Conner v. Long - 104 U.S. 228 (1881)
U.S. Supreme Court
Conner v. Long, 104 U.S. 228 (1881)
Conner v. Long
104 U.S. 228
ERROR TO THE CIRCUIT COURT OF THE UNITED
STATES FOR THE SOUTHERN DISTRICT OF NEW YORK
1. The title to the goods of a party who is subsequently declared a bankrupt, which vests in his assignee when the assignment for which the statute provides is made, relates back to the date of filing the petition in bankruptcy, although they are then held under an attachment levied upon them within four months preceding that date.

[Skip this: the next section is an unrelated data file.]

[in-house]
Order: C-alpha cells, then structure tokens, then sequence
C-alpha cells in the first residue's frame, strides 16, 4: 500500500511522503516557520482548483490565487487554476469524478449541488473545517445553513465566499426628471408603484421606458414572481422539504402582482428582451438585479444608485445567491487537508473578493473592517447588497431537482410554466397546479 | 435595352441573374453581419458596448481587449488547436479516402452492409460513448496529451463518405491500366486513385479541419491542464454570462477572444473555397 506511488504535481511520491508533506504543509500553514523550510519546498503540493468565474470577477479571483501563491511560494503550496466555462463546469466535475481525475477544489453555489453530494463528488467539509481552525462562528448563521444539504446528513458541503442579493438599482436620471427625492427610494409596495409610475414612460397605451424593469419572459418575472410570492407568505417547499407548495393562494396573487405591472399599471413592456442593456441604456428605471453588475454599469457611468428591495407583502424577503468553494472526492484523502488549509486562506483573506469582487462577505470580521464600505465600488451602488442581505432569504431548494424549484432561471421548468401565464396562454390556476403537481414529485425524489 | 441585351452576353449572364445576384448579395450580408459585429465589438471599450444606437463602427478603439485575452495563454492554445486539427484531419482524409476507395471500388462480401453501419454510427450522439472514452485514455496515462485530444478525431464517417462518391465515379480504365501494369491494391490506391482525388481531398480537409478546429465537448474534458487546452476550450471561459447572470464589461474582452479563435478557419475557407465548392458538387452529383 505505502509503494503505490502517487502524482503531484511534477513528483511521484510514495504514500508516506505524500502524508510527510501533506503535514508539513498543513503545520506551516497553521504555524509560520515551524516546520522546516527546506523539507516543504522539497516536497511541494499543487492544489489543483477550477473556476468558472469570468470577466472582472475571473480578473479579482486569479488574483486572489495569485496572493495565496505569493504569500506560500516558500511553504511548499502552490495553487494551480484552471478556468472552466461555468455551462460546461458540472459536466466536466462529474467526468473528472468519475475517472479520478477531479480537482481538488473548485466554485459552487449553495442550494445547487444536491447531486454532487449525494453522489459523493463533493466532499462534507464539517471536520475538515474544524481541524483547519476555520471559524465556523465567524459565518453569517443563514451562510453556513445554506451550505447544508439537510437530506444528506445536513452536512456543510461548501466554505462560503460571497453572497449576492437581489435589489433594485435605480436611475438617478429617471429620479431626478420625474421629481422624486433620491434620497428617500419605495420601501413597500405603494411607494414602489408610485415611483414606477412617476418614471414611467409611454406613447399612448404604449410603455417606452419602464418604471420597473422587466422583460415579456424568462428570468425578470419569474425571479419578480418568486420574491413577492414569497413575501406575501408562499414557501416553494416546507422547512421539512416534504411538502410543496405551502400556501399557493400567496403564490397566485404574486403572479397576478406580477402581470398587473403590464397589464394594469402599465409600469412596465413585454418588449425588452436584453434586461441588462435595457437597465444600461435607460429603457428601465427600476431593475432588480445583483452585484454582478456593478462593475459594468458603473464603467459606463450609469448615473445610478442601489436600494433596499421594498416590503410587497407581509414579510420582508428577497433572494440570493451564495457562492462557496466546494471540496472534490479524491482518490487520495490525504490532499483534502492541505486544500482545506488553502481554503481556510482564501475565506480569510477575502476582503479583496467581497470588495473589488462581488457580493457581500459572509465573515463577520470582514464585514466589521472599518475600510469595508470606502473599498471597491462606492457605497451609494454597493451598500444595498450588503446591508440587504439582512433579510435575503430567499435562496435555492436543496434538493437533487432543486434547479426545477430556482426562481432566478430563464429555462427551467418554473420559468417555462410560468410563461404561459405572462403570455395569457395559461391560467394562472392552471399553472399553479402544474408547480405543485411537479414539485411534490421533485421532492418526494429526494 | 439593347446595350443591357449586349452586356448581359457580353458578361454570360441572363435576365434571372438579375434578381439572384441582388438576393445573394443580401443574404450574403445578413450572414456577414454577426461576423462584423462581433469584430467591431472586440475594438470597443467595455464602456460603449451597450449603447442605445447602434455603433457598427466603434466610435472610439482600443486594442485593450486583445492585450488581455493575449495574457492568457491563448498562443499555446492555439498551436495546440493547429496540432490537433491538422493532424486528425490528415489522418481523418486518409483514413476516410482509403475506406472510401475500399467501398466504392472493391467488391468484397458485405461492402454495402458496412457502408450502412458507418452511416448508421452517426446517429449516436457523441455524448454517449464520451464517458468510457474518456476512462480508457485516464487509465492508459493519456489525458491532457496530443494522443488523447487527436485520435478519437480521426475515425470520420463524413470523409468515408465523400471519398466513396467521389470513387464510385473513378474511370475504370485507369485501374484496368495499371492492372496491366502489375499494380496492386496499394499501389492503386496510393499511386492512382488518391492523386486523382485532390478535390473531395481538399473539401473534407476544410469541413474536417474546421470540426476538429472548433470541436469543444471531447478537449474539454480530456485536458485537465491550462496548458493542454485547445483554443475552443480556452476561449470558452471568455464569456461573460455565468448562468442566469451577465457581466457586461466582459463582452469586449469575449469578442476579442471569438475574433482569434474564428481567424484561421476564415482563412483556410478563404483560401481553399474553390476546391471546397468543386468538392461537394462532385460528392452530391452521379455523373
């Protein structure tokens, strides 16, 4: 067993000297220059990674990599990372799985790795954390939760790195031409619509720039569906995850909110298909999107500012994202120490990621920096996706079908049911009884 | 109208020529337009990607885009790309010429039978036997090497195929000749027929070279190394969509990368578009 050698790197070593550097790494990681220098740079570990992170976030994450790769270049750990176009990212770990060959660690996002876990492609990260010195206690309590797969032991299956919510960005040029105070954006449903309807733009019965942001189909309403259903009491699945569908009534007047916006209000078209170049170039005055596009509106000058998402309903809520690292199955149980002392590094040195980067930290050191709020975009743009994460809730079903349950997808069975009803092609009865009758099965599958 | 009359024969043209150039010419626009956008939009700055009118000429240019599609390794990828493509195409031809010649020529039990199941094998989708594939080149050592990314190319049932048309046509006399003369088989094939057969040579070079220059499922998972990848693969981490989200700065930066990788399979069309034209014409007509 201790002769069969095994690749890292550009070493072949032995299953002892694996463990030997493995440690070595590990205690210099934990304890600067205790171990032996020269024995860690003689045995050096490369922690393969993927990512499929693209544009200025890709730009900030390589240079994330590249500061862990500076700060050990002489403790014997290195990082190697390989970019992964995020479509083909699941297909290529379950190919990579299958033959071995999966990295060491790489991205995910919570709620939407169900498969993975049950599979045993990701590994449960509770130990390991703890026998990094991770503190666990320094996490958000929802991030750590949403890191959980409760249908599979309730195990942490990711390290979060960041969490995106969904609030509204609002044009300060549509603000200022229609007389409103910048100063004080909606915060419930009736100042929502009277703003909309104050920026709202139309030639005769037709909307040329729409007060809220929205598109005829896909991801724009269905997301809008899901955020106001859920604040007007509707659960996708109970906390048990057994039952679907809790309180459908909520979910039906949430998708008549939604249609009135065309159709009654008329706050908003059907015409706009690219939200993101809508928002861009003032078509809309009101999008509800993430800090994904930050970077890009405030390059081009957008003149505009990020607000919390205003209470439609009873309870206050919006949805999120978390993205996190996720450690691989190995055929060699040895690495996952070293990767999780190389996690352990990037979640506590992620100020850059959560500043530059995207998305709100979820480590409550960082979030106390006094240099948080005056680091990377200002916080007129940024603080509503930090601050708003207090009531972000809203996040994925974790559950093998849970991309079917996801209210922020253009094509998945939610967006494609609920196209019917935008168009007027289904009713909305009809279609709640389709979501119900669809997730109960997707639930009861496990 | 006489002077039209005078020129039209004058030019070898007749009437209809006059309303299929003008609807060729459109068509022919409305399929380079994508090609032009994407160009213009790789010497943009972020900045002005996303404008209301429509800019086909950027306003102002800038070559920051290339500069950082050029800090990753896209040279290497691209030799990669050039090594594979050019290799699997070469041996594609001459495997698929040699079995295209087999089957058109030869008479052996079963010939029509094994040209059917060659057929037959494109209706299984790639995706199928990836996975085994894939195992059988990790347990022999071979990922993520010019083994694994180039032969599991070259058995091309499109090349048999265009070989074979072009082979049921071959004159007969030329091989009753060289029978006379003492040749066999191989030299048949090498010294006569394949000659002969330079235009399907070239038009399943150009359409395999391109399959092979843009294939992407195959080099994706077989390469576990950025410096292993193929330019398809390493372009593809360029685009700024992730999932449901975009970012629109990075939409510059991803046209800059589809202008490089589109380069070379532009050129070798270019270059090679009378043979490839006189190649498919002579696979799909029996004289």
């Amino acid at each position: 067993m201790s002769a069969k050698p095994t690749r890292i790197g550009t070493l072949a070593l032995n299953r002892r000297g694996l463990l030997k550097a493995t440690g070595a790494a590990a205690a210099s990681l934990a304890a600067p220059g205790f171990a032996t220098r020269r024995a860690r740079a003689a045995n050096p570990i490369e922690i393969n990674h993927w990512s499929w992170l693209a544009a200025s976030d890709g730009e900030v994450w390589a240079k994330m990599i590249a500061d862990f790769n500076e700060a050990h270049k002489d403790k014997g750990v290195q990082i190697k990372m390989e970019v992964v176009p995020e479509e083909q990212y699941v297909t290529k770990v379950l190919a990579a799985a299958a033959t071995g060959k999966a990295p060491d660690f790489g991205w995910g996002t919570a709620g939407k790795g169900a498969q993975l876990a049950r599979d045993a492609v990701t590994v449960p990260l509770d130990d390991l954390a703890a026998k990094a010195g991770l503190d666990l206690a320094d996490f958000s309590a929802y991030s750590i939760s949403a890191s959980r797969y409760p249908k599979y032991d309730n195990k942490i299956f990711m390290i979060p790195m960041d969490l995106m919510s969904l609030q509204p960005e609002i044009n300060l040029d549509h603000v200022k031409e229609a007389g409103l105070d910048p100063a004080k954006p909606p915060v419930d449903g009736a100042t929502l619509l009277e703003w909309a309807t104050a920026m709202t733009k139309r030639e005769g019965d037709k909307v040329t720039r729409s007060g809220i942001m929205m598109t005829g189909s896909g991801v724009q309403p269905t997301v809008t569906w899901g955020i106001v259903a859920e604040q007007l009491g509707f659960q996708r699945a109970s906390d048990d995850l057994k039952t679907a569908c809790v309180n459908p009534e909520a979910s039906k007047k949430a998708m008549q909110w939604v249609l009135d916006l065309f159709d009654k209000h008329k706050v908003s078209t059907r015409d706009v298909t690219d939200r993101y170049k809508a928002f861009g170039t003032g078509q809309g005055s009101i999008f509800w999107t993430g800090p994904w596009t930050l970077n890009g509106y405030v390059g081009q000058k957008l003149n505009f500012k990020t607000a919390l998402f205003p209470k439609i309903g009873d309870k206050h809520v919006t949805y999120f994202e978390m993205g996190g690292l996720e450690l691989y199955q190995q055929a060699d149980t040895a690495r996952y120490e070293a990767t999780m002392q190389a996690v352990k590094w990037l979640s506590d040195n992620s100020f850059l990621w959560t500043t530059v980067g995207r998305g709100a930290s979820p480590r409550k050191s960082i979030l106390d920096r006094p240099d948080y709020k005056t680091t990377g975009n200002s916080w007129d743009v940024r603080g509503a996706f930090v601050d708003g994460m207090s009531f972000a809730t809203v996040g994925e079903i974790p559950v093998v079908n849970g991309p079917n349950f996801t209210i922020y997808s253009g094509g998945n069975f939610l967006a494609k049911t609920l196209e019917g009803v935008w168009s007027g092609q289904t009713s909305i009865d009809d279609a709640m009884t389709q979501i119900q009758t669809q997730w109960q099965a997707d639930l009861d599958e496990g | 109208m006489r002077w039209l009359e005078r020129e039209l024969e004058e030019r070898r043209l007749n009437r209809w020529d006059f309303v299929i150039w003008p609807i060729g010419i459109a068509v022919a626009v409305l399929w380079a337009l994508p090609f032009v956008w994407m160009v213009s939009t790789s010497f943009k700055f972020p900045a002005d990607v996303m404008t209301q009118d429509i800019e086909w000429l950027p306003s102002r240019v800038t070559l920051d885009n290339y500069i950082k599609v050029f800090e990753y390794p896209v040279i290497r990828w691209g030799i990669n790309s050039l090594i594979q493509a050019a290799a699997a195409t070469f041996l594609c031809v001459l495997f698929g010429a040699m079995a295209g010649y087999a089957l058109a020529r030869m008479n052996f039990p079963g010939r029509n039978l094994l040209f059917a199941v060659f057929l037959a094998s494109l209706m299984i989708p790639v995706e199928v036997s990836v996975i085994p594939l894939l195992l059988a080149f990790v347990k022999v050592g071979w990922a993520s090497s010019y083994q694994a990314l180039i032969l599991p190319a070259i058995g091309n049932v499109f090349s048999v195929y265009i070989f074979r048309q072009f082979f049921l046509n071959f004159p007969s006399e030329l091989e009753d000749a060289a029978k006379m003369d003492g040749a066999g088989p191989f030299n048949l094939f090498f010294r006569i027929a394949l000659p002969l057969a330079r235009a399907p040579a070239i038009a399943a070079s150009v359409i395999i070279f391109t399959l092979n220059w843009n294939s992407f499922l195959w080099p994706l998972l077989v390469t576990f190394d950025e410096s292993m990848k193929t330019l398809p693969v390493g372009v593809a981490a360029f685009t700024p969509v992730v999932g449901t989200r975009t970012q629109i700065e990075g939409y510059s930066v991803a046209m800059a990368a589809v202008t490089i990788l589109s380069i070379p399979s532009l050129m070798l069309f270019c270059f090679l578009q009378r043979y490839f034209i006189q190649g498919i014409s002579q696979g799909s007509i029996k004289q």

2. When, prior to such filing, the goods so levied upon were sold under the writ and the proceeds remain in the hands of the sheriff or are thereafter, and before the assignment, paid by him to the attaching creditor, the title to the goods is not transferred to the assignee, but his right to the proceeds inures, and he may maintain an action therefor against the sheriff if that officer retains them, or against the creditor if they have been paid to him. When the goods are sold subsequently to such filing, no title passes to the purchaser, they then being the property of the assignee.